(Gospel e-Letter - October 2007)
A Pharisee named Simon invited Jesus for dinner. As they reclined at the table, a woman, who had lived a sinful life, came into the house, knelt behind Jesus, weeping and kissing his feet. She dried them with her hair and anointed them with perfume. The Pharisee was shocked and whispered his doubt in Jesus. But Jesus told him: “I say to you, her sins, which are many, are forgiven, for she loved much.”
Jesus forgave this woman because she loved much. What did Jesus mean by using these thought-provoking words? Did the woman gain Jesus’ favour because she gave her love to him? Or was her love the result and evidence of her receiving Jesus’ forgiveness?
If the former is true, some readers of this letter may be tempted to embrace Roman Catholicism, for the magisterium teaches that you can merit all the graces needed to attain eternal life. However, if the latter is correct, Catholic readers should seriously consider whether they have been misled in a matter of vital importance, namely, the way of salvation.
Read the Bible passage (Luke 7:36-50) carefully and then consider the following observations.
1. She had nothing to pay her debt
Jesus told a story to Simon to explain why the woman was showing so much love and gratitude. It was about a certain moneylender who had two debtors. One owed five hundred denarii (a denarius was about a day’s wage), and the other fifty. Even though they had nothing with which to repay him, he freely forgave them both. He then asked, “Now which of them will love him most?”
Simon rightly answered that the one forgiven most will love more. But we notice that neither one of them had the means to settle their debt. “They had nothing with which to repay.”
Thus, the sinful woman could not have merited Jesus’ favour by her expression of love. Our legal debt to God cannot be paid with acts of love. Like all of us, she had nothing to pay the debt of her sins.
2. She was forgiven freely
Jesus stressed the debtors’ bankruptcy; he also underlined the generosity and goodness of their creditor. He could have demanded their punishment; but instead he freely cancelled all their debt. “He freely forgave them both.” They did not work to pay off their debt; both were forgiven gratis!
Jesus forgave the woman freely without any payment by her; she could contribute nothing, not even the love she lavished so liberally upon him.
3. The woman’s love followed after forgiveness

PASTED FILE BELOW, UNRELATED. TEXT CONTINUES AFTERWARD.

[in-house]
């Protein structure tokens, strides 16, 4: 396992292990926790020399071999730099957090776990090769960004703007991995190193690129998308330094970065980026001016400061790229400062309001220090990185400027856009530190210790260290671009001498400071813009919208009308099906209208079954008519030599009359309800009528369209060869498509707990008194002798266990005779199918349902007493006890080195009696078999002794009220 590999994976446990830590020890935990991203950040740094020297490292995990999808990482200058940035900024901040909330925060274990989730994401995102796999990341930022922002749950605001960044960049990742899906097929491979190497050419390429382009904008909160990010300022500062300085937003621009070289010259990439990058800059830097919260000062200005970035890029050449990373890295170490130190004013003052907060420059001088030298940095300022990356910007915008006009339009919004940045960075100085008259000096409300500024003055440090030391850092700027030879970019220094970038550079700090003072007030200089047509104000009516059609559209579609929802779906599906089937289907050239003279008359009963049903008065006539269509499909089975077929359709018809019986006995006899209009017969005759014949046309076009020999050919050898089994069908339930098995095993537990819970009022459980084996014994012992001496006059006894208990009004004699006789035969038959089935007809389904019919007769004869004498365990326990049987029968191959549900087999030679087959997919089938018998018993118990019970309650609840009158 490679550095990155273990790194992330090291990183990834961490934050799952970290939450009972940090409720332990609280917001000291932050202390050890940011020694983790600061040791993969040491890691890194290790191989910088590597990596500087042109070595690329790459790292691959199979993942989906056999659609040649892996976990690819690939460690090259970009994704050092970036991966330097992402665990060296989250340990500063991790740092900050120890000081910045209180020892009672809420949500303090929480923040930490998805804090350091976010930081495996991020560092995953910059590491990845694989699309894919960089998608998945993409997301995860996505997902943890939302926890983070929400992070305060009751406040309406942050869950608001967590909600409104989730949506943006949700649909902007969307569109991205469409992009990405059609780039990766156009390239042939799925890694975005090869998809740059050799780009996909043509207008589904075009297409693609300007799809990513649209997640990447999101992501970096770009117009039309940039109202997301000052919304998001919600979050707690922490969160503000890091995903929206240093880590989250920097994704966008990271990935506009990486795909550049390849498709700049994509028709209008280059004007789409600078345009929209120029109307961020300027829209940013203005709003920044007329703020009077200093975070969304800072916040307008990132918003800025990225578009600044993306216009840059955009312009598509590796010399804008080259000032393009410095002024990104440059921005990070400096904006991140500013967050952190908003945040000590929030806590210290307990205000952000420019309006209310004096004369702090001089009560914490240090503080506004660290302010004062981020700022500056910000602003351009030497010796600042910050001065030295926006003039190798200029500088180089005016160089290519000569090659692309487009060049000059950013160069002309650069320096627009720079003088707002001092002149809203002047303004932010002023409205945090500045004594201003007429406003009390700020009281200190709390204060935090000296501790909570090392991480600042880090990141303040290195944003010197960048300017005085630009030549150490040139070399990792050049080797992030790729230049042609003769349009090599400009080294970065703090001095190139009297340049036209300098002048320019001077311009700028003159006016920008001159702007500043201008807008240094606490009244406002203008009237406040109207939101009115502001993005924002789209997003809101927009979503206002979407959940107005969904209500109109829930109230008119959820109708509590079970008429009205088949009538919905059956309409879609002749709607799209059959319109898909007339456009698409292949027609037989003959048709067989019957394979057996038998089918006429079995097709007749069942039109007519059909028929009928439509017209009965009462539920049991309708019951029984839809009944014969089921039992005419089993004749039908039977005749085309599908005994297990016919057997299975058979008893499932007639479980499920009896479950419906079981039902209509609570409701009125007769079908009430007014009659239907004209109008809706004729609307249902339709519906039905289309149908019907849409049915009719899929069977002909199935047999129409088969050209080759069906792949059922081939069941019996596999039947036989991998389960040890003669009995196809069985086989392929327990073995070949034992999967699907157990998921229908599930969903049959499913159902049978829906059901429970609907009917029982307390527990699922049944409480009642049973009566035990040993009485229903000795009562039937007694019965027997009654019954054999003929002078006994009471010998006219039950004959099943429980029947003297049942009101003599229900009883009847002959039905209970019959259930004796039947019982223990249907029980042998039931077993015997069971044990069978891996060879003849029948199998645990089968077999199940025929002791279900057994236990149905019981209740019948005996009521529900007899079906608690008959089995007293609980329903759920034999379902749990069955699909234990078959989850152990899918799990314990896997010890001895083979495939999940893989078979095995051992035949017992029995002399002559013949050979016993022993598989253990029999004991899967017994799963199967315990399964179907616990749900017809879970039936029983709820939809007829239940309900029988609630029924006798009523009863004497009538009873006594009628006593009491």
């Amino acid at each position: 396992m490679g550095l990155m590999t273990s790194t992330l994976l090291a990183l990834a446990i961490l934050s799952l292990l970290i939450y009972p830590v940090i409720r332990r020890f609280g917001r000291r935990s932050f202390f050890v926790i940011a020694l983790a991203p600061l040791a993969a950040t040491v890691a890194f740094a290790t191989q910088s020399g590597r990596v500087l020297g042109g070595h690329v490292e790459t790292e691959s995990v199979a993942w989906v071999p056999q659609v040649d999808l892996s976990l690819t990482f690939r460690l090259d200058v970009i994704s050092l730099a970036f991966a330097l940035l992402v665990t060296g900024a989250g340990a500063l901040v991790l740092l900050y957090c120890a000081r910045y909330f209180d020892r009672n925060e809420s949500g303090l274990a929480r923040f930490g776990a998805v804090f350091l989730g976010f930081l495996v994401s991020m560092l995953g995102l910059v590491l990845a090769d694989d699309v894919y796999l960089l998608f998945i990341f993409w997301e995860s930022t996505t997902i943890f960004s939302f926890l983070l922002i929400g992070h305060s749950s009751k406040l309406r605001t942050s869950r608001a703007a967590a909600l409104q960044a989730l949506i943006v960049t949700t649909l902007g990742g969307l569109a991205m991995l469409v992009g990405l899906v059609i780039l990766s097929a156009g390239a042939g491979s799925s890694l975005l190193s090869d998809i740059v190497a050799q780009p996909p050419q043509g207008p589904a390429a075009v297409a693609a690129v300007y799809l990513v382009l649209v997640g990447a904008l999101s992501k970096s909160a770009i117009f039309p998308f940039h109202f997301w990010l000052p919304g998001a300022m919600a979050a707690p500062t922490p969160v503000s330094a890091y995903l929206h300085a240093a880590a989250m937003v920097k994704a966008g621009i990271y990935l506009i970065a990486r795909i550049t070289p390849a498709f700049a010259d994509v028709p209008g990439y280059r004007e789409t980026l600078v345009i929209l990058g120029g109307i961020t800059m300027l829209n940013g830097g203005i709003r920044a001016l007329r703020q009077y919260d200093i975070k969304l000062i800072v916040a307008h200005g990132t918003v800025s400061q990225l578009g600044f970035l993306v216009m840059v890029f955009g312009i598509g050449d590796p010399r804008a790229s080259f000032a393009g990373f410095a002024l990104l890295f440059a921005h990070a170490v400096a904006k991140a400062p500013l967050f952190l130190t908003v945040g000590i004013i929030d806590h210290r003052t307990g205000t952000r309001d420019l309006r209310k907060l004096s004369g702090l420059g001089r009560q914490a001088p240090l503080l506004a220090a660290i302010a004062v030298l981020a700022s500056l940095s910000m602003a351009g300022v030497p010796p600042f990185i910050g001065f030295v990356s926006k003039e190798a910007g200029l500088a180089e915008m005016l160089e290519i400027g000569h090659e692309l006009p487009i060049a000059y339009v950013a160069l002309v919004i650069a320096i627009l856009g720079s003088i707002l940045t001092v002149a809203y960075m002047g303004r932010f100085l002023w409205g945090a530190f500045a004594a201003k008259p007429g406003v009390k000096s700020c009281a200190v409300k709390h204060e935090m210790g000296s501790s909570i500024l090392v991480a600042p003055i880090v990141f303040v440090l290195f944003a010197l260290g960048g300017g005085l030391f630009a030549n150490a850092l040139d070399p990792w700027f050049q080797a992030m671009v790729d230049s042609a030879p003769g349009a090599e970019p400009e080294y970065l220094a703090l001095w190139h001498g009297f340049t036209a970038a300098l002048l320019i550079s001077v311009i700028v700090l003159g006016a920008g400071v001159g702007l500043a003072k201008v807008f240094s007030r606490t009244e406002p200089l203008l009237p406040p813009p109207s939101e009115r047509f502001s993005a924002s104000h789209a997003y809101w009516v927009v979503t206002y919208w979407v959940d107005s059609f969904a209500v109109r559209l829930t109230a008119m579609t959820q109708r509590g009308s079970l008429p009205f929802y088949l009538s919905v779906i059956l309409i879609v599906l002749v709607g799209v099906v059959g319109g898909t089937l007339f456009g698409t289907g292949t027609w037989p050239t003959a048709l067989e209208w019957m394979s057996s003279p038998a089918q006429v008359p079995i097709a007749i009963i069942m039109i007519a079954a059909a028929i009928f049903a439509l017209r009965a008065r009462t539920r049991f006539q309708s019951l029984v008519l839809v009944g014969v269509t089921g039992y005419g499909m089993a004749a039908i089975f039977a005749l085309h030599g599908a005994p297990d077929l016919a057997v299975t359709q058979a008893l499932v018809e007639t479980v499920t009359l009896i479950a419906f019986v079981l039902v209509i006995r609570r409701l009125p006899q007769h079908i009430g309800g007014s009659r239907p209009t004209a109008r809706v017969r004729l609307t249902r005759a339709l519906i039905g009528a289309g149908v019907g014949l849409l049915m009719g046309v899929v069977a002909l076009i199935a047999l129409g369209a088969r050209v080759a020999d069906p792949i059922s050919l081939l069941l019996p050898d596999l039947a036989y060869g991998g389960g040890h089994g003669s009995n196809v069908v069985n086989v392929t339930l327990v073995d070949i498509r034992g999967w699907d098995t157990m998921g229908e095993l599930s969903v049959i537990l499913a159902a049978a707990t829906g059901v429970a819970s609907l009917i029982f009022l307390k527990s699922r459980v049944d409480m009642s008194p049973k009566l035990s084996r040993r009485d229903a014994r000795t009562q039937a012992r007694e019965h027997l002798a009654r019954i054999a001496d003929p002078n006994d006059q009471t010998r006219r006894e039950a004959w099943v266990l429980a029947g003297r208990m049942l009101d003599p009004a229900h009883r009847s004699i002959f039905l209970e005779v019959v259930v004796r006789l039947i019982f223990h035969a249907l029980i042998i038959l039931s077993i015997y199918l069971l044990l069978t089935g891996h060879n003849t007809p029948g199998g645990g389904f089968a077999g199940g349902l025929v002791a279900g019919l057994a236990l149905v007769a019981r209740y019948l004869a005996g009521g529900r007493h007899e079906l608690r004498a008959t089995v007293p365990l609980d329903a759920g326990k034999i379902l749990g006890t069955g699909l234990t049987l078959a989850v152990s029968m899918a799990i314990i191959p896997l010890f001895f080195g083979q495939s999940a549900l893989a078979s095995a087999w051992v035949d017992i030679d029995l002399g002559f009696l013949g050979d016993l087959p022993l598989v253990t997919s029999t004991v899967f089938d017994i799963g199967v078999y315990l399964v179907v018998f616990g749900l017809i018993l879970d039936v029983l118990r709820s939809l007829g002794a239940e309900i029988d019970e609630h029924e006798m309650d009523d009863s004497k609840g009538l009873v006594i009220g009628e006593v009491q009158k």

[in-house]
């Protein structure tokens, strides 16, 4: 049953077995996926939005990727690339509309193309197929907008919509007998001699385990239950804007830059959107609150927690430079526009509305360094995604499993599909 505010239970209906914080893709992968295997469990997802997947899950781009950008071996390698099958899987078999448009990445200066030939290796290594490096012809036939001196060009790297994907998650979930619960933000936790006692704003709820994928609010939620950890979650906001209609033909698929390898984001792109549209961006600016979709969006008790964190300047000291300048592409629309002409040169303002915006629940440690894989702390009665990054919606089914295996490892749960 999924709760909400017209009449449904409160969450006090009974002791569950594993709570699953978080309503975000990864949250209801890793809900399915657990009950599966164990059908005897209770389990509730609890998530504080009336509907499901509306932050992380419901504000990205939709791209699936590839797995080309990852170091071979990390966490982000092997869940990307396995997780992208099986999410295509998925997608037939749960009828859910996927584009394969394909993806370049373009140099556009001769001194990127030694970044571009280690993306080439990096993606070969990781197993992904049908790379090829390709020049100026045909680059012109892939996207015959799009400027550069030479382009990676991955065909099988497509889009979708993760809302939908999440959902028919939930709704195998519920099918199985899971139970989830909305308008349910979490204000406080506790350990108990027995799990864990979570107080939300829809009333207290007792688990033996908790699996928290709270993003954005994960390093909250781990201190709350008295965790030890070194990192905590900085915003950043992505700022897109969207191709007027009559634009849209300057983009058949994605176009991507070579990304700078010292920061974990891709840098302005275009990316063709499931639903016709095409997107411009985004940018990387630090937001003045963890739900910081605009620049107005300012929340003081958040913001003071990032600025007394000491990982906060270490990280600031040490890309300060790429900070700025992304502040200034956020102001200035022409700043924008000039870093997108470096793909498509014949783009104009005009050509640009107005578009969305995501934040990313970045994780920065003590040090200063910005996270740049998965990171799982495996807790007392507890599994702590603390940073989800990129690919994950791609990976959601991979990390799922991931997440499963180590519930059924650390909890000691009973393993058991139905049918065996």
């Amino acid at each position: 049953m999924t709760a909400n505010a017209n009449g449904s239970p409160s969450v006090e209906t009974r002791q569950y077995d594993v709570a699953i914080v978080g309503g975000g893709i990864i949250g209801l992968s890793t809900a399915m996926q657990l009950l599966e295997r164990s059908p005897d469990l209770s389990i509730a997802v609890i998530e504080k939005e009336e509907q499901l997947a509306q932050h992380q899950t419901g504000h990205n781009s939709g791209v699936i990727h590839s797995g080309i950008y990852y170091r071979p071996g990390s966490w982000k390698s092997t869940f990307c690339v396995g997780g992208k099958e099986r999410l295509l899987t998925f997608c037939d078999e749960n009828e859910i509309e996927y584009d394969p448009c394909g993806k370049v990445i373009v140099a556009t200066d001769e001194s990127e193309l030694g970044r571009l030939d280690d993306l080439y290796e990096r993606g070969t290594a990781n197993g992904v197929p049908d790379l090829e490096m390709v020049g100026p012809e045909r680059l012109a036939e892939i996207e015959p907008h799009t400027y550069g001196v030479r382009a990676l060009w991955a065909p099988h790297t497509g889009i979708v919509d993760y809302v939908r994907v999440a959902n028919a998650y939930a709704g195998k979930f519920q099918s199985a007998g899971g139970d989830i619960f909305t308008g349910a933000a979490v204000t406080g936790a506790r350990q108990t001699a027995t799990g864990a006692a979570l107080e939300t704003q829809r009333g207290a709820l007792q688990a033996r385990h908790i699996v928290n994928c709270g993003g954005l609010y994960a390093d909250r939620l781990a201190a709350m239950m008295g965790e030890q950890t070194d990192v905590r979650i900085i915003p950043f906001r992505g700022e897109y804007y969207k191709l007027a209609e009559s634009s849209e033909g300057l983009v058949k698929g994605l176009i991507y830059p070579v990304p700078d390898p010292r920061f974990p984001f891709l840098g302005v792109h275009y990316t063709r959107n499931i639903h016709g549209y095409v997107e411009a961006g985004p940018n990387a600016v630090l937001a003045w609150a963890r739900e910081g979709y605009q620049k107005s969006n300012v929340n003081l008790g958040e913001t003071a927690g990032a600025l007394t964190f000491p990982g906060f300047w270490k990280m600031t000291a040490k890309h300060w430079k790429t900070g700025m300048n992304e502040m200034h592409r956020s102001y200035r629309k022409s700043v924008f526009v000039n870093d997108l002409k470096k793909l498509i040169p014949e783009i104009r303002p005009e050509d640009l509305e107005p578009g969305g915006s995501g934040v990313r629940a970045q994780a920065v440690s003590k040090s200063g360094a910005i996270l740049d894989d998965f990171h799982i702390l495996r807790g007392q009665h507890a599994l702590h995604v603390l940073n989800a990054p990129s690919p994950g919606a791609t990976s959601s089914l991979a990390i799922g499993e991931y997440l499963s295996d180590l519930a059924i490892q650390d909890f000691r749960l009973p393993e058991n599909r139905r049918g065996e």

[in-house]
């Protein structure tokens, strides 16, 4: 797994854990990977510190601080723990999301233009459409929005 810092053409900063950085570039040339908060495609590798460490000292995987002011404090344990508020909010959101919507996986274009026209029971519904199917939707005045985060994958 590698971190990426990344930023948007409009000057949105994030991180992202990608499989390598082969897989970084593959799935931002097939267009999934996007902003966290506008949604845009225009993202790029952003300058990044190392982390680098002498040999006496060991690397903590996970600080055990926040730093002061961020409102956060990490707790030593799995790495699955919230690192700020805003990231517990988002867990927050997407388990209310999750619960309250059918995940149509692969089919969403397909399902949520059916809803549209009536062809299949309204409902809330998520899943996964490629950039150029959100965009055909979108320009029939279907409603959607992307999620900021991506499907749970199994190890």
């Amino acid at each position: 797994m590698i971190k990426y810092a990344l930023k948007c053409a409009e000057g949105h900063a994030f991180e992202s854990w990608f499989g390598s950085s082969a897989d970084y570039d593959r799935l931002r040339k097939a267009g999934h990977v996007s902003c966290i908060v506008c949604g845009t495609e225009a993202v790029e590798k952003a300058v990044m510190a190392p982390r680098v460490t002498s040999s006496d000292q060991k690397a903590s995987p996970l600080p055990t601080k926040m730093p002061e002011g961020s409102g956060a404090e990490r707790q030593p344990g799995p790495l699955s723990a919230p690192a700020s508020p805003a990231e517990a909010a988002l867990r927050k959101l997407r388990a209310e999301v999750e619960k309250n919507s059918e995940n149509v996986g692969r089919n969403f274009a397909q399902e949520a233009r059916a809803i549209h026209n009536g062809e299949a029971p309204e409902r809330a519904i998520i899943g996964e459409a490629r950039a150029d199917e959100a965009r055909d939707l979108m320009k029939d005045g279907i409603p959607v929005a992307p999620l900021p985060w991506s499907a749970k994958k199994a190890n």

We cannot mistake the meaning of Jesus’ words if we read them in context. He said, “Therefore I tell you, her sins have been forgiven – for she loved much. But he who been forgiven little loves little.”
Forgiveness comes first and it results in gratitude and love in the forgiven person. He who is forgiven little will, in response, love little; whoever is forgiven more, will be more grateful. That's why the woman loved Jesus so much!
Her sins were “forgiven - for she loved much” simply means that her great love proves that she had been forgiven many sins. Her exorbitant love was the natural response to the grace of Jesus.
4. She was saved by faith
Simon was offended at the sight of the woman at Jesus' feet. The Pharisee could only see a prostitute, but Jesus saw the tears of repentance and the clean heart of a converted, believing woman. So Jesus comforted the woman and reassured her that she was forgiven.
We have Jesus’ explicit statement that the woman "was saved by faith". He did not tell her, “Your love has merited my grace.” Rather, he interpreted her love as the concrete evidence of her trust in him. He said to the woman, “Your faith has saved you. Go in peace.” She was saved by grace, through faith, and not because of her works.
Well then, what is your conclusion?
If you admit that you owe a debt to God which you cannot pay, do you trust in the Lord Jesus alone for complete forgiveness? If you claim that you are saved, is your heart overflowing with love for your Saviour? Can the Lord say about you: “You are forgiven because you love me so much”? If he can’t say that, your profession of faith is empty, and neither will he say, “Your faith has saved you.”
And if you say that you believe in Jesus and yet attempt to work in order to merit his grace, you have missed the gospel message. You need to realize that you have nothing to repay your legal debt to God; you still need to experience the magnificence of his amazing grace. Jesus’ full and complete forgiveness is free, received by faith, and not in exchange for the tokens of your good works.
Your love for Jesus should be the result and not the cause of his saving grace.